“Head towards the airport.” These are the directions you’ll likely need to provide your driver in order to visit this section of the border wall, known as “La Frontera” to locals. When highway 1 hits the border, it banks east; tap your driver and request they let you off at the roundabout. Admire the red obelisk sprouting crosses, then walk east to understand the sculpture’s meaning. Soon, you’ll come upon wooden crosses mounted to the rust-stained wall. Upon each cross is a name, city and age. These are the person, the city in which they were born, and how old they were when they died trying to escape into the United States. The crosses have been there for years. The “Chinga Tu Madre Trump” (“Fuck Your Mother, Trump!”) is new.
Centro Cultural Tijuana (CECUT)
Paseo de los Héroes 9350
Open each night until 9 p.m., and often hosting evening concerts and lectures, CECUT should be saved until you’ve maxed out your daylight hours. CECUT is, and will likely remain, the cultural nexus of Tijuana; if you ask taxi drivers where to go for “artes y cultura,” they’ll drop you off here. Regardless of whether you enter the building, admire from outside the OMNIMAX cinema, referred to by locals as “La Bola”—“The Ball.”
In 2008, La Bola was joined by El Cubo, a space to showcase international exhibitions. Check the website (there’s an English version) for the current offerings, but previous shows have included Gabriel Fugeroa, Proyecto Civico, and, when I was there, Botero.
This is the actual birthplace of the Caesar salad, and they treat it accordingly. Vest-wearing waiters wheel a cart to your table that is a double-decker of ingredients to create the salad and dressing. Fresh eggs, lemon, Parmesan, et al, are mixed in a silver bowl and gently painted on four pieces of lettuce. Vegetarian? Just ask them to forgo the anchovy paste. Caesars’ remaining offerings are par to sub-par. Their olive tapenade, however, may be better than the best-salad-you’ll-ever-eat, and it—and the associated bread—is complimentary. My suggestion: order the large salad (around $6), finish off the tapenade and bread, order more of each, then head out and get street tacos from any of the endless carts ($1) to fill up your remaining stomach space.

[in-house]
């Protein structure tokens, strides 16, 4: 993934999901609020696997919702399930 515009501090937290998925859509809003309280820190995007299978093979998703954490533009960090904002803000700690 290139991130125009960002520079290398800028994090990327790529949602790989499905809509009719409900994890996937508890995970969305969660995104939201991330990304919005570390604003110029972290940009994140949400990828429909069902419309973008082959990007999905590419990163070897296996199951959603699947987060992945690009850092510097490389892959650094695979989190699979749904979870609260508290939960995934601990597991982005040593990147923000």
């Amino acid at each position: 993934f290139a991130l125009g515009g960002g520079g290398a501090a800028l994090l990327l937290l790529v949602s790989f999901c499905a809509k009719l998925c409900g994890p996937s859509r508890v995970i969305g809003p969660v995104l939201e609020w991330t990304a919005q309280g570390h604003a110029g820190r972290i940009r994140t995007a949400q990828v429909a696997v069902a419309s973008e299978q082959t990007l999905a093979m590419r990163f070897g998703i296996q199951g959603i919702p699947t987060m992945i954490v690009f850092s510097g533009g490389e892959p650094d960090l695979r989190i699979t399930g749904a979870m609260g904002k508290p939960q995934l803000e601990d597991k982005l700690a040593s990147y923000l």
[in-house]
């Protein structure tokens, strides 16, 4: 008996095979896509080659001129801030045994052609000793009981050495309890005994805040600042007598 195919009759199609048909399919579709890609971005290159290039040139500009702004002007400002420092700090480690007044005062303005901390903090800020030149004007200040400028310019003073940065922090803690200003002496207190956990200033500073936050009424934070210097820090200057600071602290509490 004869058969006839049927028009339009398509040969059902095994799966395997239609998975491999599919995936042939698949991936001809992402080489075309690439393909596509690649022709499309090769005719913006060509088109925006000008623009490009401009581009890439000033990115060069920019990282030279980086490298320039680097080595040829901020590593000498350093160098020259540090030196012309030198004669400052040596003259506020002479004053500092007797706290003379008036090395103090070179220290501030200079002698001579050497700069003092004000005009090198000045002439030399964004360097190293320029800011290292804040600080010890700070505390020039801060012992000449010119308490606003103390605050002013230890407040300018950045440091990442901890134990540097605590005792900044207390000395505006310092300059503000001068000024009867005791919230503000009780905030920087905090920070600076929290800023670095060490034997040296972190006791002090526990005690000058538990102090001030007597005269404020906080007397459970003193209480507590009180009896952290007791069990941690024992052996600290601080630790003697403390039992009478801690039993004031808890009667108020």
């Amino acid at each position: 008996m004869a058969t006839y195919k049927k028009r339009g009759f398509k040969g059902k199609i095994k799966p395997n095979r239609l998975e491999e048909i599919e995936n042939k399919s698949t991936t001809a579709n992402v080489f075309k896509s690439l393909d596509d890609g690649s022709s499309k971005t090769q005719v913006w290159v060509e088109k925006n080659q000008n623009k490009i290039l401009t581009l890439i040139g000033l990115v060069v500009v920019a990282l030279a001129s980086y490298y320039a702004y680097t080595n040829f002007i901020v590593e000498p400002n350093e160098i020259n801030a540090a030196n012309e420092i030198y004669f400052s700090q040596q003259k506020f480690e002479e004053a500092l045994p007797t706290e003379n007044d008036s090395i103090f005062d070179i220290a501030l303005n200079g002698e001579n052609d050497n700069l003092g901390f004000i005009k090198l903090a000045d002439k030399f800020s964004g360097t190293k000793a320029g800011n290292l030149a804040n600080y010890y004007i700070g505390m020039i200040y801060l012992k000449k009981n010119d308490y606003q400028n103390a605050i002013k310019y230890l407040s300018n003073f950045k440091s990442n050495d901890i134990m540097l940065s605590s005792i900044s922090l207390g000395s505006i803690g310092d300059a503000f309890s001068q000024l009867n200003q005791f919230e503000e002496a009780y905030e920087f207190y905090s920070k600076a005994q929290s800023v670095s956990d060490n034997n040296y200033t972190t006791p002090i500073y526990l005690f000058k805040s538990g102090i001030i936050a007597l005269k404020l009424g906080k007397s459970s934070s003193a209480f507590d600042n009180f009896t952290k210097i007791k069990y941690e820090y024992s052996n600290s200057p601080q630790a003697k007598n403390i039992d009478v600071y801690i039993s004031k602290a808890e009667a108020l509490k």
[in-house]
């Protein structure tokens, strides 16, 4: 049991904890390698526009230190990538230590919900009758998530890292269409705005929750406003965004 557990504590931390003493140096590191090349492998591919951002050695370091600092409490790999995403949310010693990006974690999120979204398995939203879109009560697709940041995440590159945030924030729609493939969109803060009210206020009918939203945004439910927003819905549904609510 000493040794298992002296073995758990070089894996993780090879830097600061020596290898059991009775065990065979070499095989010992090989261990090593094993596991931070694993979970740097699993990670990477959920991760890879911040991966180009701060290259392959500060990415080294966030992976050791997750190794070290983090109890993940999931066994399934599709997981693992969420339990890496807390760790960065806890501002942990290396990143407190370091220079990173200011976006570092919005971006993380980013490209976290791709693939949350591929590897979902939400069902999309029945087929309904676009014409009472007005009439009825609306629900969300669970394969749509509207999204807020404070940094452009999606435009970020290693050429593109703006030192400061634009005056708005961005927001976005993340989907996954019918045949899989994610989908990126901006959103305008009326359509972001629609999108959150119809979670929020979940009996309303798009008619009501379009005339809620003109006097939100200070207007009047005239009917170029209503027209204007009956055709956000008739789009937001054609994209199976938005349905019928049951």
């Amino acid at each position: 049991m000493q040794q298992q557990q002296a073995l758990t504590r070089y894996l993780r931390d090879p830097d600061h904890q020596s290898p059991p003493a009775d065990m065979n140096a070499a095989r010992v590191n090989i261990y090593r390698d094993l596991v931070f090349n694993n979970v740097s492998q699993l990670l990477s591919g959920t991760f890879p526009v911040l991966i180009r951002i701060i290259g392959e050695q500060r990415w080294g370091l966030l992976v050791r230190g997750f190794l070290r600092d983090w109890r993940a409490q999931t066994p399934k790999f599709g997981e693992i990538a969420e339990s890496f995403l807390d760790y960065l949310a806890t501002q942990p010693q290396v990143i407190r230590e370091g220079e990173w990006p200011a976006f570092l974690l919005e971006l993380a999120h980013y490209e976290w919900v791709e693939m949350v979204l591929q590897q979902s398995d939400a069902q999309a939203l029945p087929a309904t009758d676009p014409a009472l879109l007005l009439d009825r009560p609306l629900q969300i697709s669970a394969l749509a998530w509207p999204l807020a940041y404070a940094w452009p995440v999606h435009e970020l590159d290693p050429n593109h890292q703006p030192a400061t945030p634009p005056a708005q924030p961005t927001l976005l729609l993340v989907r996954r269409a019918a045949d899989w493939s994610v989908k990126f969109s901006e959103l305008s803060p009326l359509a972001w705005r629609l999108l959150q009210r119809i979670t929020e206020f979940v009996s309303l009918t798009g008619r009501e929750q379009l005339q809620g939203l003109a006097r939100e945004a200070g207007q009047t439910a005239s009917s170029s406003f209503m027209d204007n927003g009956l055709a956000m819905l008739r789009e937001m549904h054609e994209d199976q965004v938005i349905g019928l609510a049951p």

Depending on your interests, and ethics, Tijuana offers various late-night activities. While I am opposed to sex workers and strip clubs, I fully support feeling wanted by strangers. It’s worth visiting Zona Norte to take in the flashing neon lights and to be endlessly propositioned for sex. (You can try explaining to the prostitutes why they should charge more, but they’re not likely to understand and may grab your friend’s crotch.) Other options are art-house movie theaters, clubs, breweries, meandering around and taking photos of graffiti and murals, or arguing with your significant other that it actually is completely safe to do any of the above.
La Frontera – La Playa
Av. Del Pacífico 4,
Sección Monumental Playas de Tijuana
Near the airport, the border wall is made of corrugated metal. By the beach, it seems made of towering prison bars that wade out into the high surf of the Pacific. Artists and activists use this section of La Frontera as an ever-evolving gallery. When I visited, in late April 2017, someone had recently painted a half–American/Mexican flag with “Love Trumps Hate” and “Al Amor Vence Al Odio.” Taxis/Uber should drop you off at the top of the parking lot leading down to the sand. Walk the short trail while admiring the wall art and community gardens, then head south on the boardwalk, enjoying the churro carts, views and graffiti. The smells, and sights, are the perfect souvenirs to take back home.
Photos by Josh Herman